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  • Writer's pictureAli Tadlaoui

Cookbook out by...Ralph Nader?

I listened to a brief NPR interview with Ralph Nader today, Mother's Day, about his just released cookbook, "The Ralph Nader and Family Cookbook: Classic Recipes from Lebanon and Beyond." The food sounds good all the way around, and the recipes might allow you to come close to approximating the food and kitchen ambience Mr. Nader's mother apparently enthralled her kids with. I'm not sure our collective bookshelves need another Mediterranean cookbook, even one specific to Lebanese cuisine, but it's the story, the breadth and/or depth of emotion enlivening the recipes that makes a cookbook engaging and worth putting on the bookshelf. And Ralph Nader, an eighty-six year-old, never-married son of Lebanese immigrants, who is likely the most influential consumer advocate of our lifetime has a story to tell. Only, a story about family recipes?

Passionate. Dogged. Unflinching. Dogmatic. Heroic. Unyielding. That's how I think of Ralph Nader. These are the characteristics that squeezed consumer protections out of government, industry, and bitter corporate captains. On the surface, he doesn't come across as a warm and fuzzy guy, and family cookbooks are kind of warm and fuzzy. Then again, he's dedicated his entire life to safeguarding the lives and livelihoods of as many people as possible. Underneath his diatribes must beat a big heart and a generous soul. That is the stuff of a family cookbook.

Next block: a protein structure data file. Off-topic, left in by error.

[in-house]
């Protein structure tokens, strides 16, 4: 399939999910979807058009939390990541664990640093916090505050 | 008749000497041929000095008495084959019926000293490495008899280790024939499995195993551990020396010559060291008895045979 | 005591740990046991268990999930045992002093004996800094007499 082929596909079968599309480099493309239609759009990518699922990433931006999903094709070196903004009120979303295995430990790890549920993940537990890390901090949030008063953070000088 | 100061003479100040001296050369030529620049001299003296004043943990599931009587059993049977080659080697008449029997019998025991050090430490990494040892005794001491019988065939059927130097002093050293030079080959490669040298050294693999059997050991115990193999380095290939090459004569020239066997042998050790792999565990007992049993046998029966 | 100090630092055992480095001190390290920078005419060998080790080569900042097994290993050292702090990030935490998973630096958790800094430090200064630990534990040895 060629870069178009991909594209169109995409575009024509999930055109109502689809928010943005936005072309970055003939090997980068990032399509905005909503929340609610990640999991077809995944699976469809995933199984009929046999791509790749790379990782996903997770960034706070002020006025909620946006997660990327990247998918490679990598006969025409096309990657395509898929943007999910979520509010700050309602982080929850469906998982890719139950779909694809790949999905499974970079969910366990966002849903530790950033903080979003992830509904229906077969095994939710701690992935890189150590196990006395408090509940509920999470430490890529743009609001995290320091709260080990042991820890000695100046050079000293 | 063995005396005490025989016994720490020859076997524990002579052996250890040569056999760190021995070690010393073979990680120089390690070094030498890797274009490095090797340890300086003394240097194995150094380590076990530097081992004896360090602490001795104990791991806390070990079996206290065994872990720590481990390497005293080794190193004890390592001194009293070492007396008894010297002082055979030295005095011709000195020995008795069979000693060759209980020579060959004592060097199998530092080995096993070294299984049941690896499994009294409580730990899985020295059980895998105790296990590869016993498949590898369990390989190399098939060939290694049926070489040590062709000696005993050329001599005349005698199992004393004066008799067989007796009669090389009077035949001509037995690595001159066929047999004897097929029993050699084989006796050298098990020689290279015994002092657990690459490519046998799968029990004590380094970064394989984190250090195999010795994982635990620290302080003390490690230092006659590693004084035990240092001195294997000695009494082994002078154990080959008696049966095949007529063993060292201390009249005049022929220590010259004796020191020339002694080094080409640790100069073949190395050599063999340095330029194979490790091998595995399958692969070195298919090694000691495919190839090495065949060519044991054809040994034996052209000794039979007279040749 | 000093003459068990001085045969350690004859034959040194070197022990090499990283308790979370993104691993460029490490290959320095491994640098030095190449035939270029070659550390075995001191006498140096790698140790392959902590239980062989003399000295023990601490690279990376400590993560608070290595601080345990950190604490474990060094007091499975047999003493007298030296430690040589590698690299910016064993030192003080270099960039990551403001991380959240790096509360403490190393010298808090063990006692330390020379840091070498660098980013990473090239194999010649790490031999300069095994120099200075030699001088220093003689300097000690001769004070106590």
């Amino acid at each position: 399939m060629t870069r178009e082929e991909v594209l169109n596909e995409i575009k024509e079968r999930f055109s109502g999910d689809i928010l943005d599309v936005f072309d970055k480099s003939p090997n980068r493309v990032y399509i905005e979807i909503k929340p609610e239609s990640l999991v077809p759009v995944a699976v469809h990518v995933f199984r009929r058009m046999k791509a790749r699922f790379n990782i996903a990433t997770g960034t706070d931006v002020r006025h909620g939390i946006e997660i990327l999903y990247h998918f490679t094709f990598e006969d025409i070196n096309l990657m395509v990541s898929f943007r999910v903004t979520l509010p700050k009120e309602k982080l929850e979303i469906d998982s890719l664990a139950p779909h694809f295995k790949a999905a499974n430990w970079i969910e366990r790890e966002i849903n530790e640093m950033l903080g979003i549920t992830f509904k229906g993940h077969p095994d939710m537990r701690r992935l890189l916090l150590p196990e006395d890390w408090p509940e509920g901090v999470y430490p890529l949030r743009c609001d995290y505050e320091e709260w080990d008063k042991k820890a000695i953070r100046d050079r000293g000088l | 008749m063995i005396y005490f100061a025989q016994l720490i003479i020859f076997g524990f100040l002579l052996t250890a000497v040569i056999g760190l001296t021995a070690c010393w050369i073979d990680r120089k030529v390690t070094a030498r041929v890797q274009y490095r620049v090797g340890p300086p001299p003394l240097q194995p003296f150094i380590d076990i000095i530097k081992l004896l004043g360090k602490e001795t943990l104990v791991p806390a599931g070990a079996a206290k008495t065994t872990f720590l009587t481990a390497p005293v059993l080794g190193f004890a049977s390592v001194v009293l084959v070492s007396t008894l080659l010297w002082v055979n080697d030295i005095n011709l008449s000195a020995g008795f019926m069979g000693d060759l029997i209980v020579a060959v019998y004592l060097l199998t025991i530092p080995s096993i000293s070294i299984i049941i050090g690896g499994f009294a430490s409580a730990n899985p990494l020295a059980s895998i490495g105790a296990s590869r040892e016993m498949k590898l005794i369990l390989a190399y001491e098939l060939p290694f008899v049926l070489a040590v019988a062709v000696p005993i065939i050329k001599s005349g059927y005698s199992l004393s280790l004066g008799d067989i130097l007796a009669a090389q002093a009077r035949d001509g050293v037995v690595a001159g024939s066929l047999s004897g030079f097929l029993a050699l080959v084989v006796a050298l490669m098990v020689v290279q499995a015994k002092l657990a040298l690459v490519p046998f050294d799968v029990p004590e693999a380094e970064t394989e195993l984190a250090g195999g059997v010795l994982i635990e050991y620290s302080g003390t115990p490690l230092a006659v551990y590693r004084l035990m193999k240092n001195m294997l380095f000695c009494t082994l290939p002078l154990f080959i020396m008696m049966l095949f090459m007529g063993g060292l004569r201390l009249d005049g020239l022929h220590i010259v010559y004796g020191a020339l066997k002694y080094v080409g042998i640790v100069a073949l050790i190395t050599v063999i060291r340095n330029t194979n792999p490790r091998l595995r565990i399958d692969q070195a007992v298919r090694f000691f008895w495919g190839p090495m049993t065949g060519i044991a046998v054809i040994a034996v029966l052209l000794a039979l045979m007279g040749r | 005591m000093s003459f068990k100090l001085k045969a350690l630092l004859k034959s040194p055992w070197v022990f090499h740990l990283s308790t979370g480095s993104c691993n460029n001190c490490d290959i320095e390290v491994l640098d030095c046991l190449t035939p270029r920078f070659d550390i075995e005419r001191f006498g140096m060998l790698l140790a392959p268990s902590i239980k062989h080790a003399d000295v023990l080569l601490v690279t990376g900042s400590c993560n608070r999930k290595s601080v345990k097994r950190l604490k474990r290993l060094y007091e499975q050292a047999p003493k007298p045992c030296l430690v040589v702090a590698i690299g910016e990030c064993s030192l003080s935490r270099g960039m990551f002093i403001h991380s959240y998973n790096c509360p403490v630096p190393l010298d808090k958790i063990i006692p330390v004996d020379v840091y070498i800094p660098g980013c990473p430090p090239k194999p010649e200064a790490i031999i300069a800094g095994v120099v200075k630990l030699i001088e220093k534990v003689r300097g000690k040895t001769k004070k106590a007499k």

Rose Bouziane, Mr. Nader's mother, cooked every meal from scratch. He says she never bought hot dogs because she didn't know what was in them. She preached moderation and balanced nutrition. He too has been advocating for a diet based on whole foods, lots of veggies, low sugar, and lower/good fats for as long as he's been crusading for food safety (e.g. Wholesome Meat Act of 1967) and all those other ways he's been trying to protect us.

Imagining Mrs. Nader in her Winsted, Connecticut kitchen, led me to imagine a contemporary of hers, my grandmother, in her kitchen in the Mice Hill neighborhood of Fes, Morocco. The modest kitchen was Lalla Khadija's domain and millstone. Every meal from scratch, every day, for five boys (and four girls who didn't make it into adulthood) and a changing assortment of relatives. There was no Mother's Day then in Fes. But every day was Mother's Day, in a way. I try to imagine the sound of my grandmother's voice, apologetic but demanding, asking my middle-aged grandfather to go back to the market at the bottom of the hill for the carrots she forgot to ask for on his first trip.

I'm intrigued by Ralph Nader's cookbook. He also says his comfort foods are dates and figs. Simple sustenance that I've arrived at too at this point; I eat a date (or two) and a fig (or two) every day.

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